In the end, you may be asking yourself whether it is an advantage or a disadvantage to have prior experience with COM and COM+ when you enter the new world of .NET. In my opinion, it's definitely an advantage.

.NET Component Services

.NET isn't really an evolution, it's a revolution. Even so, writing serviced components (that is, using component services in .NET) is, in essence, evolutionary. If you have worked with writing components that use COM+ component services, you will be well prepared.

Listing 1.1 shows what a very simple serviced component would look like as a class in Visual Basic .NET. (For it to work, you must set a reference to System.EnterpriseServices.dll typically found in C:\WINNT\Microsoft.NET\Framework\{current version}.)

Listing 1.1 A Simple Serviced Component in Visual Basic .NET

Imports System.EnterpriseServices

Public Class MyFirstSample
  Inherits ServicedComponent

  Public Function GetTime() As String
    Return Now.ToString
  End Function
End Class

When this class is used for the first time, it will automatically be registered as a configured COM+ component, which comes in handy at development time. Still, at deployment time, this feature might be more of a marketing tool than something of real value, because the user running the application must have administrator privileges to have it registered. You can also use RegSvcs to manually register the component as a configured COM+ component.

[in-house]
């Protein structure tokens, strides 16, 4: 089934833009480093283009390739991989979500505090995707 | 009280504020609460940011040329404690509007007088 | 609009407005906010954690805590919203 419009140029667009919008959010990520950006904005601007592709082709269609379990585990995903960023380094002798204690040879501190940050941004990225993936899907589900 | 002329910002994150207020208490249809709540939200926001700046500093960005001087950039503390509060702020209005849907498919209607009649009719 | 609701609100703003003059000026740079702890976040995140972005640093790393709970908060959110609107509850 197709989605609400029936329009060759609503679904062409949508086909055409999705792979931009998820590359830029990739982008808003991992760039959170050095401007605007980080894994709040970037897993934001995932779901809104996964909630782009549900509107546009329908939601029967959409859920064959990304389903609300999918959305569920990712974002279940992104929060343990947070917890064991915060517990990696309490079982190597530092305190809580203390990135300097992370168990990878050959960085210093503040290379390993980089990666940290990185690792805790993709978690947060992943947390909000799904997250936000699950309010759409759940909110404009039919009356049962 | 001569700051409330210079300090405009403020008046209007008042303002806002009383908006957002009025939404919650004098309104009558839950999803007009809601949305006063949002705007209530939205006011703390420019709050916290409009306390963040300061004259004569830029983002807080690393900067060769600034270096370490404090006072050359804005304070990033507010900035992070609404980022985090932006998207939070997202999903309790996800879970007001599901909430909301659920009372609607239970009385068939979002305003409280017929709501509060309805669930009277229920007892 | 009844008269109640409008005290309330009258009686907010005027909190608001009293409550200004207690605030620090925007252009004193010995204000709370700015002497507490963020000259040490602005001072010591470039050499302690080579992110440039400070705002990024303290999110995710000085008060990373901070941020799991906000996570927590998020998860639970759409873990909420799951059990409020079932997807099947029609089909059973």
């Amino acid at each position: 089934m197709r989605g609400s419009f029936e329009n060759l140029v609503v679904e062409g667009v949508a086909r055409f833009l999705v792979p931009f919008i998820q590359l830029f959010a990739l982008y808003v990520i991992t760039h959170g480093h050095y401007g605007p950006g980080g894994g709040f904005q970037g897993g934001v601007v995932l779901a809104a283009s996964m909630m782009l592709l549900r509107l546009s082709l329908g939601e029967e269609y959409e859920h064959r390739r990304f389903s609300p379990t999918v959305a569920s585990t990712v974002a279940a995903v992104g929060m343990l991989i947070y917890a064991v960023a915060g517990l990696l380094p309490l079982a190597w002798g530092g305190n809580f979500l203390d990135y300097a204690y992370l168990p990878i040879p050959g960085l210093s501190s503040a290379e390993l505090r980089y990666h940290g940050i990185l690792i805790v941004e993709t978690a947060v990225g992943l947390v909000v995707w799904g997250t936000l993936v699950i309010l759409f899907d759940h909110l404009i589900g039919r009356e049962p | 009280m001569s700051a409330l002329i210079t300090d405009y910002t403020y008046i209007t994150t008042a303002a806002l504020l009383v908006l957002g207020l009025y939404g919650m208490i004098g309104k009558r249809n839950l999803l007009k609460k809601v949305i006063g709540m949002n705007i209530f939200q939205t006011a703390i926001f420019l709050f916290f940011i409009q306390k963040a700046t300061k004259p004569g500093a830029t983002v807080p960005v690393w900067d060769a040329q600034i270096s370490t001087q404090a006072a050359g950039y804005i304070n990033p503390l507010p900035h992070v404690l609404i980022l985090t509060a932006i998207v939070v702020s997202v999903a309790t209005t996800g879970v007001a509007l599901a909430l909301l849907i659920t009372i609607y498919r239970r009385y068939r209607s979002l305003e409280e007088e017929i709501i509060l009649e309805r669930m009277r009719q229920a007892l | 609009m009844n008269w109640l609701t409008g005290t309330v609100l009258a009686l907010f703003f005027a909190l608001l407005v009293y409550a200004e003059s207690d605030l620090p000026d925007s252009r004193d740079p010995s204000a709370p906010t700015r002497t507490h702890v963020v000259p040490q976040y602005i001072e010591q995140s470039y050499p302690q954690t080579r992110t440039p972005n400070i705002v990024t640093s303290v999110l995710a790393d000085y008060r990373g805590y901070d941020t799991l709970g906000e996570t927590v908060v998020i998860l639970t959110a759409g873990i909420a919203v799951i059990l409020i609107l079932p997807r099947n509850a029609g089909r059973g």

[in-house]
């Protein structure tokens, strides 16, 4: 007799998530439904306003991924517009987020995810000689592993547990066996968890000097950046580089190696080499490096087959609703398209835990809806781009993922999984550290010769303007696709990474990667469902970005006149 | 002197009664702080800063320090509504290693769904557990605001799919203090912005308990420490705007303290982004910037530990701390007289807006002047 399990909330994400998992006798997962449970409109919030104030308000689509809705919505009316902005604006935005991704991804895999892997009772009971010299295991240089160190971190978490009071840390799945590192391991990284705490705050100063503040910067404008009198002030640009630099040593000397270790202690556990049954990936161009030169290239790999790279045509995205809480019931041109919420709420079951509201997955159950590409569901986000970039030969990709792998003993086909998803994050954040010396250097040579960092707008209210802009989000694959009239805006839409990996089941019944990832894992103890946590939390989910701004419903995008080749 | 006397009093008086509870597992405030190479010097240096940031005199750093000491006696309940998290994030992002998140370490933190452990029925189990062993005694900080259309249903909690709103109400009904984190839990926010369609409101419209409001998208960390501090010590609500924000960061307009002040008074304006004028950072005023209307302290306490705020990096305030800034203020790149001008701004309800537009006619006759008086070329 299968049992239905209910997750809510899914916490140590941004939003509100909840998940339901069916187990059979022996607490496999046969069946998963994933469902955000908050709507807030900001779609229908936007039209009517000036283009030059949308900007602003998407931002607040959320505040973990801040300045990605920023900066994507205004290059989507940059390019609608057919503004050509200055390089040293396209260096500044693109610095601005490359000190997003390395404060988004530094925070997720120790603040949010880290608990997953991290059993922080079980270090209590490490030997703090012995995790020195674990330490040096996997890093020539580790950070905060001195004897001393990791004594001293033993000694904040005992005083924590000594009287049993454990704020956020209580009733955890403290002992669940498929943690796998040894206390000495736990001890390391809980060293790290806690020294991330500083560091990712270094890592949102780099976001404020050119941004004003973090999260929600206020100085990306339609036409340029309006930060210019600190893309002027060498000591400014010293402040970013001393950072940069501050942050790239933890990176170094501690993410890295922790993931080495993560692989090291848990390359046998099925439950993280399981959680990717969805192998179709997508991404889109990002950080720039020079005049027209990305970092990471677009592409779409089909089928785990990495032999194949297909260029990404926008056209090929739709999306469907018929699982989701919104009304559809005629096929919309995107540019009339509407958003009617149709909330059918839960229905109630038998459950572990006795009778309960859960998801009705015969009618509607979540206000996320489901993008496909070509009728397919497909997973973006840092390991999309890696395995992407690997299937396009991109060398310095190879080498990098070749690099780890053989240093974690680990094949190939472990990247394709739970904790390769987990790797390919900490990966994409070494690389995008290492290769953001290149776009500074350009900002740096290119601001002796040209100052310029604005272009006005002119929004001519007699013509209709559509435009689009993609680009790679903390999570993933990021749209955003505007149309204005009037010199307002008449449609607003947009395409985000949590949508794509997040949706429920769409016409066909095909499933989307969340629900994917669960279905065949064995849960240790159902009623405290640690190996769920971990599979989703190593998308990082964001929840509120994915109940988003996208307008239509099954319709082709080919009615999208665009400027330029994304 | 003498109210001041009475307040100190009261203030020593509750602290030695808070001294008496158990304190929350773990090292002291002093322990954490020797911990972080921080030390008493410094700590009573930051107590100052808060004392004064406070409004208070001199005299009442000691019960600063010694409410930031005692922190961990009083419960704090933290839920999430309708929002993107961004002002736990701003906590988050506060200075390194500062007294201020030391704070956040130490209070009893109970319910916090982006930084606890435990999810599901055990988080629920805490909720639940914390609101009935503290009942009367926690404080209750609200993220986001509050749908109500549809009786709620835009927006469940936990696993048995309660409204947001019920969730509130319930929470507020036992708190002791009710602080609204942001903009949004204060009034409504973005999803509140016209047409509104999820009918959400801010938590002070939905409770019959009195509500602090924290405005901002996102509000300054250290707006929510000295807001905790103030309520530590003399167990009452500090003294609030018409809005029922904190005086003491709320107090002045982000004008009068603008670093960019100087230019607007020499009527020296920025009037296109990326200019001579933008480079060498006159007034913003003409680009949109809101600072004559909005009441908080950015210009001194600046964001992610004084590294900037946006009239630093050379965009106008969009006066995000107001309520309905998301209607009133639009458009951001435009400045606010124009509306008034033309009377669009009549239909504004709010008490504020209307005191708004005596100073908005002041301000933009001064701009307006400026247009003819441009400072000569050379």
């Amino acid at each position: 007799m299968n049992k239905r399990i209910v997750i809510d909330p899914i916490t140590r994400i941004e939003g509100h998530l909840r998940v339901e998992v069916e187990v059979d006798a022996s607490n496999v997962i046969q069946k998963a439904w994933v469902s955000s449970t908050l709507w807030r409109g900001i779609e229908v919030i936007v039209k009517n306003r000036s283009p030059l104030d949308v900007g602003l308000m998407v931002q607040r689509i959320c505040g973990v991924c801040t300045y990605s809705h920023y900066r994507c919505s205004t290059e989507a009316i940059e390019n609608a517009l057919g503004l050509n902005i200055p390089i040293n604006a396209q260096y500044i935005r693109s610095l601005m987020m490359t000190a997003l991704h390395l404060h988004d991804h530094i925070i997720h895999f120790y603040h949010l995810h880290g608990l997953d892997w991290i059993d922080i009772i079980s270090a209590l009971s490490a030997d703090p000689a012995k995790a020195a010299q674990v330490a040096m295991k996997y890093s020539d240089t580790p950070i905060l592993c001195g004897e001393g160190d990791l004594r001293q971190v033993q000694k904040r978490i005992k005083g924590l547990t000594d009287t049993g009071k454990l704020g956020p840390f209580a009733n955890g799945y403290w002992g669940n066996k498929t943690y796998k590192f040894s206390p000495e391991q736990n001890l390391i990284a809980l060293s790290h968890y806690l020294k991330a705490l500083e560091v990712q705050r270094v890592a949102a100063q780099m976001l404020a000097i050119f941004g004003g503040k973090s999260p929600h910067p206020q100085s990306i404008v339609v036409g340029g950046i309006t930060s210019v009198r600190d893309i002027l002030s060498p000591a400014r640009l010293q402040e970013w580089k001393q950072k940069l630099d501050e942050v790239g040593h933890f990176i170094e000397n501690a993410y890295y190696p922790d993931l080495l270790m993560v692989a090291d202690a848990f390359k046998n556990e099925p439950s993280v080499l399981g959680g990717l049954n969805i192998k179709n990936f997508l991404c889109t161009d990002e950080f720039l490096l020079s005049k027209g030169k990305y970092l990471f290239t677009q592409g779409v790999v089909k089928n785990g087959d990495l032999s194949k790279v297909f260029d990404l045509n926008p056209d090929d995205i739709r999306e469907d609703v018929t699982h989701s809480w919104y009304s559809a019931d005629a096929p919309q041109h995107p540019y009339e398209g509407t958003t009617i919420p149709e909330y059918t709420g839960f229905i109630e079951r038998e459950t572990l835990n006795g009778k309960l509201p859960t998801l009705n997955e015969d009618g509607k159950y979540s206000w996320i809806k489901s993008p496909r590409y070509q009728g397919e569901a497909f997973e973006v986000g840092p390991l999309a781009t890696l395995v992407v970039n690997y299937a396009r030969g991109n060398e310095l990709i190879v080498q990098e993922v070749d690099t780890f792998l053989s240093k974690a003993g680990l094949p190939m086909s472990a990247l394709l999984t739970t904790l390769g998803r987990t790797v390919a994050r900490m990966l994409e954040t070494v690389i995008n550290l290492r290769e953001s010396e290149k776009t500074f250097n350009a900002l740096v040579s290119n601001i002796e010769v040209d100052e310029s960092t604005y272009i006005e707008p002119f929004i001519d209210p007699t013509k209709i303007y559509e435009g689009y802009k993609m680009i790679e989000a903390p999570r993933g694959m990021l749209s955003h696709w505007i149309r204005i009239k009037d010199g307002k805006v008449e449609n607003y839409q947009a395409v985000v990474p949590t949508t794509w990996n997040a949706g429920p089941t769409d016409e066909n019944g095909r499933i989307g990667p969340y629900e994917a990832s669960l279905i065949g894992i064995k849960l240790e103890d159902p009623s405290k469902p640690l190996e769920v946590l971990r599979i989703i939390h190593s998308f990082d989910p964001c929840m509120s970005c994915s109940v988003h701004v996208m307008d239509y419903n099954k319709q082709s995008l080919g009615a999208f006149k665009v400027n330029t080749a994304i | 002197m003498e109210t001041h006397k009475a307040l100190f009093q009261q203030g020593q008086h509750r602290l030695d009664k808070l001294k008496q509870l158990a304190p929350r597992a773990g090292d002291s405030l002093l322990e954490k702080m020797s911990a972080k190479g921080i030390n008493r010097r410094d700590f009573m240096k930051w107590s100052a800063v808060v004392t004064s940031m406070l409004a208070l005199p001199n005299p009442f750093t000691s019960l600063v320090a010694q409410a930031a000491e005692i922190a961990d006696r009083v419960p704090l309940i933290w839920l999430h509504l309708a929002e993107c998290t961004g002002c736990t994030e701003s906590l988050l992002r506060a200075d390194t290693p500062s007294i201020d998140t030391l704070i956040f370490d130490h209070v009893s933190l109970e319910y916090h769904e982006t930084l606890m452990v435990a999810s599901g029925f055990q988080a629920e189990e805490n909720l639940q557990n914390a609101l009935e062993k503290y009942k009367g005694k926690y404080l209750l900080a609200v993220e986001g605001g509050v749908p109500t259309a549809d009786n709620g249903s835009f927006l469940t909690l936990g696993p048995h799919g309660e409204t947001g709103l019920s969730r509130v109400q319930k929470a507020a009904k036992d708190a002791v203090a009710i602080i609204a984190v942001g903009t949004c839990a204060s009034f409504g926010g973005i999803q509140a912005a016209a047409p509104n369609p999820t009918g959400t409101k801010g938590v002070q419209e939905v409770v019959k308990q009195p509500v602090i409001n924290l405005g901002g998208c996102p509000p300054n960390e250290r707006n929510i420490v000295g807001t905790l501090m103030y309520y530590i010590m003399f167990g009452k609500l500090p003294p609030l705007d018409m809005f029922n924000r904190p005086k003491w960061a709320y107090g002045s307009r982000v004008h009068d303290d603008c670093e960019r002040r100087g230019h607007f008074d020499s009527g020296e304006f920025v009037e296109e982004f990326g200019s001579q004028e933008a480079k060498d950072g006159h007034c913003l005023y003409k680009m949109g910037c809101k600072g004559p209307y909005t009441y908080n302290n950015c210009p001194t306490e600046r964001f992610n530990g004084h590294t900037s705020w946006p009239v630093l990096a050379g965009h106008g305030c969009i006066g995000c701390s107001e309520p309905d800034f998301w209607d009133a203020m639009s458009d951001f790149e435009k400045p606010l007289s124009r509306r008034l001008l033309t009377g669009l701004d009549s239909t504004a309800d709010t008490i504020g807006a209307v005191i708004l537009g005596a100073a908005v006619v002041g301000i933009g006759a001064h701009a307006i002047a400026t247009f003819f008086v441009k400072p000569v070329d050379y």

COM+ object pooling will now be available to the majority of COM+ programmers, namely those who use VB6, when they shift to a .NET language, such as Visual Basic .NET or C#. An added plus is that the components you write with Visual Basic .NET and C# will not have the thread affinity problems—which means, for example, that an object of a VB6-written class can only be used from the same thread as the one that instantiated the object because of the heavy use of Thread Local Storage (TLS) and Single Threaded Apartment–only threading model of VB6.

A very handy feature of .NET is that the attributes can be written in code. Listing 1.2 shows an example in which a class is decorated with attributes for object pooling. Those attributes will be used as default values when the component is registered with COM+.

Listing 1.2 Attributes Decorating a Class

<ObjectPoolingAttribute(Enabled:=True, _
MinPoolSize:=2, MaxPoolSize:=3, _
CreationTimeout:=20000)> Public Class MyPooledClass

Special Considerations

You may be wondering whether the .NET programmer has to consider anything special when writing serviced components. Indeed, several things differ between writing ordinary .NET components and writing serviced ones, including the following:

  • You should call Dispose() when you are done with an instance of a serviced component.

  • You should not use nondefault constructors.

  • Static methods are not serviceable.

  • Services flow between machines, but only when DCOM is used. (That means, for example, that you must use DCOM instead of .NET Remoting if you want to use a COM+ transaction that spans two machines.)

  • During runtime, the user executing the COM+ application must have permission to run unmanaged code.

As usual, consumers won't have to know whether the used component is serviced or not. Of course, the consumers can be unmanaged code, such as VB6-written code. In fact, using .NET to write better COM+ components for unmanaged consumers will likely be a common scenario in the near future.